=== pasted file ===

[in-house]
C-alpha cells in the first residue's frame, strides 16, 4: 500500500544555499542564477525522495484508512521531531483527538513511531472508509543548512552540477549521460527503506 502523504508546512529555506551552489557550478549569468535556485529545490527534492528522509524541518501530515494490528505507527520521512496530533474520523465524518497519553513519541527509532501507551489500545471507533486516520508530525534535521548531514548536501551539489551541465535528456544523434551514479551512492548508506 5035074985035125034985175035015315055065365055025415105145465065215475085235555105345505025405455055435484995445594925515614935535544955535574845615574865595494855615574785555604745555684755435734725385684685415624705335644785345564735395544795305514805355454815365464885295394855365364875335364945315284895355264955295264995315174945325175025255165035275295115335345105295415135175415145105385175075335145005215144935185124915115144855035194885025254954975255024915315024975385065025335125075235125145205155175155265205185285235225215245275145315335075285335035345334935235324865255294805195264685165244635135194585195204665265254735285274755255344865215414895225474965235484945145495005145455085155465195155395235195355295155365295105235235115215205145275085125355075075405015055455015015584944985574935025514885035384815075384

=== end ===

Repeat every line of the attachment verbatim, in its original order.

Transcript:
[in-house]
C-alpha cells in the first residue's frame, strides 16, 4: 500500500544555499542564477525522495484508512521531531483527538513511531472508509543548512552540477549521460527503506 502523504508546512529555506551552489557550478549569468535556485529545490527534492528522509524541518501530515494490528505507527520521512496530533474520523465524518497519553513519541527509532501507551489500545471507533486516520508530525534535521548531514548536501551539489551541465535528456544523434551514479551512492548508506 5035074985035125034985175035015315055065365055025415105145465065215475085235555105345505025405455055435484995445594925515614935535544955535574845615574865595494855615574785555604745555684755435734725385684685415624705335644785345564735395544795305514805355454815365464885295394855365364875335364945315284895355264955295264995315174945325175025255165035275295115335345105295415135175415145105385175075335145005215144935185124915115144855035194885025254954975255024915315024975385065025335125075235125145205155175155265205185285235225215245275145315335075285335035345334935235324865255294805195264685165244635135194585195204665265254735285274755255344865215414895225474965235484945145495005145455085155465195155395235195355295155365295105235235115215205145275085125355075075405015055455015015584944985574935025514885035384815075384